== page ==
The world faces the nightmare possibility of fish-less oceans by 2050 unless fishing fleets are slashed and stocks allowed to recover, UN experts warned on Monday.
“If the various estimates we have received ... come true, then we are in the situation where 40 years down the line we, effectively, are out of fish,” Pavan Sukhdev, head of the UN Environment Programme’s (UNEP) green economy initiative, told journalists in New York.
A Green Economy report due later this year by UNEP and outside experts argues this disaster can be avoided if subsidies to fishing fleets are slashed and fish are given protected zones — ultimately resulting in a thriving industry.
The report, which was opened to preview on Monday, also assesses how surging global demand in other key areas including energy and fresh water can be met while preventing ecological destruction around the planet.
UNEP director Achim Steiner said the world was “drawing down to the very capital” on which it relies.
However, “our institutions, our governments are perfectly capable of changing course, as we have seen with the extraordinary uptake of interest. Around, I think it is almost 30 countries now have engaged with us directly, and there are many others revising the policies on the green economy,” he said.
Environmental experts are mindful of the failure in March to push through a worldwide ban on trade in bluefin tuna, one of the many species said to be headed for extinction.
Powerful lobbying from Japan and other tuna-consuming countries defeated the proposal at the CITES conference on endangered species in Doha.
But the UNEP’s warning on Monday was that tuna only symbolizes a much vaster catastrophe, threatening economic, as well as environmental upheaval.
One billion people, mostly from poorer countries, rely on fish as their main animal protein source, the UN says.
The Green Economy report estimates there are 35 million people fishing around the world on 20 million boats. About 170 million jobs depend directly or indirectly on the sector, bringing the total web of people financially linked to 520 million.
The UN says 30 percent of fish stocks have already collapsed, meaning they yield less than 10 percent of their former potential, while virtually all fisheries risk running out of commercially viable catches by 2050.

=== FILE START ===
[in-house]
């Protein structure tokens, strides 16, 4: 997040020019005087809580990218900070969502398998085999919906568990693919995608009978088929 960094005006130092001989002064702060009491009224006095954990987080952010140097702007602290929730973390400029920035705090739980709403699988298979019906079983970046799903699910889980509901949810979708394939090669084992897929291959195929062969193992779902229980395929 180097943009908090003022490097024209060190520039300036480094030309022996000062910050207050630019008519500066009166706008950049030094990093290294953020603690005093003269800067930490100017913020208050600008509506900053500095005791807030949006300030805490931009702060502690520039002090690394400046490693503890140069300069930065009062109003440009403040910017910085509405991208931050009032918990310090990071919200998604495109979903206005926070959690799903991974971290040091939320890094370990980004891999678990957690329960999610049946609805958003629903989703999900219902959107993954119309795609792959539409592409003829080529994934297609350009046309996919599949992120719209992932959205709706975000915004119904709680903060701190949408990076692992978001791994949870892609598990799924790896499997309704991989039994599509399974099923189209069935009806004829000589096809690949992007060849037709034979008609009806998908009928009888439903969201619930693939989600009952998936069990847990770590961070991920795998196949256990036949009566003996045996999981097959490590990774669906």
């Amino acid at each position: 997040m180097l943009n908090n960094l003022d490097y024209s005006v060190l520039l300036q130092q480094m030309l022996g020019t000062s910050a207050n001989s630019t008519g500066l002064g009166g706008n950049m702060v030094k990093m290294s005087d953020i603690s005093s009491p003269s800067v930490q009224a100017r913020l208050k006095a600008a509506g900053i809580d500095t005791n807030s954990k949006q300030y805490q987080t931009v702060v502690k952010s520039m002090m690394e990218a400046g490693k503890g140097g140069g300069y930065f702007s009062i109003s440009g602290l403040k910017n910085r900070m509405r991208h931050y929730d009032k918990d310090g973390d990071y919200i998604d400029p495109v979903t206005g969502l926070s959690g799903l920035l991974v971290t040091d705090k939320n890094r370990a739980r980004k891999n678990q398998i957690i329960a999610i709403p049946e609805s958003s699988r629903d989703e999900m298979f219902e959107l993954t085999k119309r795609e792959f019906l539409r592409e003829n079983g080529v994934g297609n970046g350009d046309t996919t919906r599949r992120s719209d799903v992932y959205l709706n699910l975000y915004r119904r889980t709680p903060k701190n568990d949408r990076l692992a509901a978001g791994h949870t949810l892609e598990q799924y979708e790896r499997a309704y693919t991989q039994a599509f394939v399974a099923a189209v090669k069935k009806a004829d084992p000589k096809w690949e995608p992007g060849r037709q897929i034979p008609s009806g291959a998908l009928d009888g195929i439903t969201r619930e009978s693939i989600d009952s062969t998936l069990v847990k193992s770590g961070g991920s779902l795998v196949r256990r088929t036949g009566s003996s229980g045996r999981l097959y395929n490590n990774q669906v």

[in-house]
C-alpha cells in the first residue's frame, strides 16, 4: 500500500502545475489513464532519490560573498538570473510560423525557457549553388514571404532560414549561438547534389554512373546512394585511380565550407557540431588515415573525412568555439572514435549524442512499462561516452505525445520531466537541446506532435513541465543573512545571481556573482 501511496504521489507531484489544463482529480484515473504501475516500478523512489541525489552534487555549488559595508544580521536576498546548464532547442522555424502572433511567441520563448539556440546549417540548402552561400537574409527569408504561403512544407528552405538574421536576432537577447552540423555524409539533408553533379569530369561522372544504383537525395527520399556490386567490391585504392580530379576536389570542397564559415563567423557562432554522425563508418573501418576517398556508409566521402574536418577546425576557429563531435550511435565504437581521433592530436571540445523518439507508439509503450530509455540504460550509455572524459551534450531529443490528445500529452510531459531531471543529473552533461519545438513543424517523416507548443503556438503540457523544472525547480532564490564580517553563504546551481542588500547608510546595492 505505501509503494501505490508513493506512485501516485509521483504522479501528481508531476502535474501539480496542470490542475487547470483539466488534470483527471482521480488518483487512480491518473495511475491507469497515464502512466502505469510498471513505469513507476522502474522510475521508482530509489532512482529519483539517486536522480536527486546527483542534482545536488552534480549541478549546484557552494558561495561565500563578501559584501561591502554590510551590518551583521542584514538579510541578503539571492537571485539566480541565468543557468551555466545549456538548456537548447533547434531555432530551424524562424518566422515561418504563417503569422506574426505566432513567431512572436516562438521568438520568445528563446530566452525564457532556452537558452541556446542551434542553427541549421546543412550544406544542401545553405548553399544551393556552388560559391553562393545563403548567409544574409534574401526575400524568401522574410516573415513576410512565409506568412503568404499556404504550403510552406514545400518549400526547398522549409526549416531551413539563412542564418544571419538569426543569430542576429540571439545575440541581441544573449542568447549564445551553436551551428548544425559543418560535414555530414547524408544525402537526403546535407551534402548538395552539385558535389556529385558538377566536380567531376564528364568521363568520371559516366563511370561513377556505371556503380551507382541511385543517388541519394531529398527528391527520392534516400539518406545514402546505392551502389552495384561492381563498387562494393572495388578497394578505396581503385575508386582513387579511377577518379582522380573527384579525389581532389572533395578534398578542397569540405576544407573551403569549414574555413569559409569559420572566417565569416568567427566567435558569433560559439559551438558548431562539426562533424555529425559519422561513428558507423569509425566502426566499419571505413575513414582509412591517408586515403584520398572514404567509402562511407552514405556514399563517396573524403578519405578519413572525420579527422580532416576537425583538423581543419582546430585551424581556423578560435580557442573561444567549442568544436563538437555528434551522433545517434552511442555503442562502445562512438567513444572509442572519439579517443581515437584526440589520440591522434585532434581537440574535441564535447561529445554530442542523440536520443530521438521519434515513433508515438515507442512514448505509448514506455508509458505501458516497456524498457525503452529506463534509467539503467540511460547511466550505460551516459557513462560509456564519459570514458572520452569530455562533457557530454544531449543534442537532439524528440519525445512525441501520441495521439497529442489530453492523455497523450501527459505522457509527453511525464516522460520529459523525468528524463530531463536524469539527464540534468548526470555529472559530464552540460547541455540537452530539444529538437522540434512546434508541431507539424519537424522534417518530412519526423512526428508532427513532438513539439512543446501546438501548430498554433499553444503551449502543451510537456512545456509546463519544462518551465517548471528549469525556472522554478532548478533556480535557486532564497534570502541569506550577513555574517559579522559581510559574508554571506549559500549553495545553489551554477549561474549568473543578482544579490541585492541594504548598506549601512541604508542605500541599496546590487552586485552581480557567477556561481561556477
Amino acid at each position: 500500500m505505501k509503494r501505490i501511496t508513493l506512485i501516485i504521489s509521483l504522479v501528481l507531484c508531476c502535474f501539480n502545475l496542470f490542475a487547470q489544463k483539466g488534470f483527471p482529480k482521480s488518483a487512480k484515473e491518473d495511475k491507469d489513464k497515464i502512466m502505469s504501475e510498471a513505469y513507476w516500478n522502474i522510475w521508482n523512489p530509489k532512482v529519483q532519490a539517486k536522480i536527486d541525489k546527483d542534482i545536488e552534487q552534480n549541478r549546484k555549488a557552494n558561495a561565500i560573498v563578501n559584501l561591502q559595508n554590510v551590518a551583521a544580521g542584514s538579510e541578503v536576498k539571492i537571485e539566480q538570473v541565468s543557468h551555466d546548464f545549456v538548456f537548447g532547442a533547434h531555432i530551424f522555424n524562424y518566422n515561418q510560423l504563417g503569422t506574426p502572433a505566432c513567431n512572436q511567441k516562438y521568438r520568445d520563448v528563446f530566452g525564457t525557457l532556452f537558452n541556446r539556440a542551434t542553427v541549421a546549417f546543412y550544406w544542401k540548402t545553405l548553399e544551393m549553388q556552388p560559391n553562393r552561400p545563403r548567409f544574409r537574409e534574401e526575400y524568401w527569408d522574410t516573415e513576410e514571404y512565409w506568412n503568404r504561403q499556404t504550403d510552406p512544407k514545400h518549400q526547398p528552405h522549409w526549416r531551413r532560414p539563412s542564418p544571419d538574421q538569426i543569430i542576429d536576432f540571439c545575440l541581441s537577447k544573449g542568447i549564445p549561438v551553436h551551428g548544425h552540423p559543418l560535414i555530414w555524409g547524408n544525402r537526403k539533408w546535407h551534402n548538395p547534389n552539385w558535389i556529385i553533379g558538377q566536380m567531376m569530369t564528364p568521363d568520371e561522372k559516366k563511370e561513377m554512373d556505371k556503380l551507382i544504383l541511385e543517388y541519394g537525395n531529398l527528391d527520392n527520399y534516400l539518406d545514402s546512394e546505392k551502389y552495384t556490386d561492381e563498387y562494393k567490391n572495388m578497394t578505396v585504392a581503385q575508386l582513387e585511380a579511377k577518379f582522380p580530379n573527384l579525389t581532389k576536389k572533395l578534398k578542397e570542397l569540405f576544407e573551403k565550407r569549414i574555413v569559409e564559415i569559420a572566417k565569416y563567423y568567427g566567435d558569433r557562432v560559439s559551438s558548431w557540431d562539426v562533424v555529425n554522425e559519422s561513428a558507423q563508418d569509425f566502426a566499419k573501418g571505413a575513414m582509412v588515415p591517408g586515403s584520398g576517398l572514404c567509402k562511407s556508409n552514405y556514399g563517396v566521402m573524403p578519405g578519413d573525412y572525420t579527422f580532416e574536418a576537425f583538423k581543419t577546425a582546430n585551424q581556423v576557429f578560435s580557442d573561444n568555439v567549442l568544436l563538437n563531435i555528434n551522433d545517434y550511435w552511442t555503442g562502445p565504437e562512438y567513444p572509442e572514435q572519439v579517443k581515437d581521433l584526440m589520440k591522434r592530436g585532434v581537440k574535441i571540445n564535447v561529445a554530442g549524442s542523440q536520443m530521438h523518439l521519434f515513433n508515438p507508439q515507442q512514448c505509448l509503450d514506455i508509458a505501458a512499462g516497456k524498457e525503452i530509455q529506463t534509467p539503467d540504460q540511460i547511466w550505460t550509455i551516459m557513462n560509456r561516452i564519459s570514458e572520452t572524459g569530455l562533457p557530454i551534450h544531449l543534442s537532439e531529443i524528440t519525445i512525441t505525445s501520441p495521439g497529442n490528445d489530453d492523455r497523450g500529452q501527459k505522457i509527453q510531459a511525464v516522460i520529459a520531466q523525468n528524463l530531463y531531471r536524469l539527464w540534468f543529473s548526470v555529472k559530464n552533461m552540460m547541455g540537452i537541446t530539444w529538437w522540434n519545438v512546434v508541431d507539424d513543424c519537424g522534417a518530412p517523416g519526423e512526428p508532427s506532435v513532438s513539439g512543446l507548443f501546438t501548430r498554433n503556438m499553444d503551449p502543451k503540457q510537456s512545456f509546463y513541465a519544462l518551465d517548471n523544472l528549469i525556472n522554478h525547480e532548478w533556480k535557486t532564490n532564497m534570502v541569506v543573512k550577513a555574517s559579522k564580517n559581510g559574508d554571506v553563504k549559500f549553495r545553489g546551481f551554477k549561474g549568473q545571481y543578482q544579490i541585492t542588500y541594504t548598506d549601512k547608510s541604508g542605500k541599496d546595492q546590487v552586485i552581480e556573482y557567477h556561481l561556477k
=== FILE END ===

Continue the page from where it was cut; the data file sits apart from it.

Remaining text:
Currently only a quarter of fish stocks — mostly the cheaper, less desirable species — are considered to be in healthy numbers.
The main scourge, the UNEP report says, are government subsidies encouraging ever bigger fishing fleets chasing ever fewer fish, with little attempt made to allow the fish populations to recover.
The annual US$27 billion in government subsidies to fishing, is “perverse,” Sukhdev said.
Citigroup Inc plans to exit retail banking in 13 markets across Asia, and the region of Europe, the Middle East and Africa. The bank would instead operate its consumer-banking franchise in both regions from four wealth centers in Singapore, Hong Kong, the United Arab Emirates and London, it said yesterday in a statement. The move is part of an ongoing review of the company’s strategy by chief executive officer Jane Fraser, who took over last month. “This positions us to capture the strong growth and attractive returns the wealth-management business offers through these important hubs,” Fraser said. Citigroup is to exit its consumer
‘IMPORTANT PARTNER’: The new guidelines aim to encourage US engagement with Taiwan, which reflects a deepening relationship, the US Department of State said The US Department of State on Friday issued new guidelines governing US officials’ interactions with their Taiwanese counterparts, a move welcomed by Taipei as turning a new page in bilateral relations. Shortly before leaving office, then-US secretary of state Mike Pompeo on Jan. 9 announced the cancelation of previous contact guidelines, which he said were “self-imposed restrictions” that attempted to appease the Chinese Communist Party regime in Beijing. However, the status of the guidelines has been unclear since US President Joe Biden entered the White House. Asked about the issue during a legislative session on Thursday, Minister of Foreign Affairs Joseph Wu
CONFIDENTIAL: The trip had not been made public until just before ex-senator Chris Dodd, and ex-state department officials Richard Armitage and James Steinberg arrived The government yesterday welcomed an “unofficial” delegation sent by US President Joe Biden, while another delegation led by US Special Presidential Envoy for Climate John Kerry was headed to Shanghai. Biden’s first delegation to Taiwan is made up of former US senator Chris Dodd, and former US deputy secretaries of state Richard Armitage and James Steinberg. They are to stay in Taiwan until tomorrow. Their arrival, on a chartered flight, had been kept confidential until media reported the visit yesterday morning, after which the Ministry of Foreign Affairs issued a short notice that they were expected to arrive at 2:40pm. The flight landed at
‘IDEAL FIT’: A report on Sunday said that the Canadian government threatened to pull its support and funding from the HFX if the award was given to the president The government would respect the decision of the organizer of the John McCain Prize for Leadership in Public Service on whether it plans to award a prize to President Tsai Ing-wen (蔡英文), the Ministry of Foreign Affairs (MOFA) said yesterday. The statement was issued after US Web site Politico reported a day earlier that the Canadian government had warned the Halifax International Security Forum (HFX) not to give the award to Tsai for fear of provoking Beijing. “The ministry believes that if the Halifax International Security Forum confers the prize upon President Tsai, it would be an affirmation and honor for both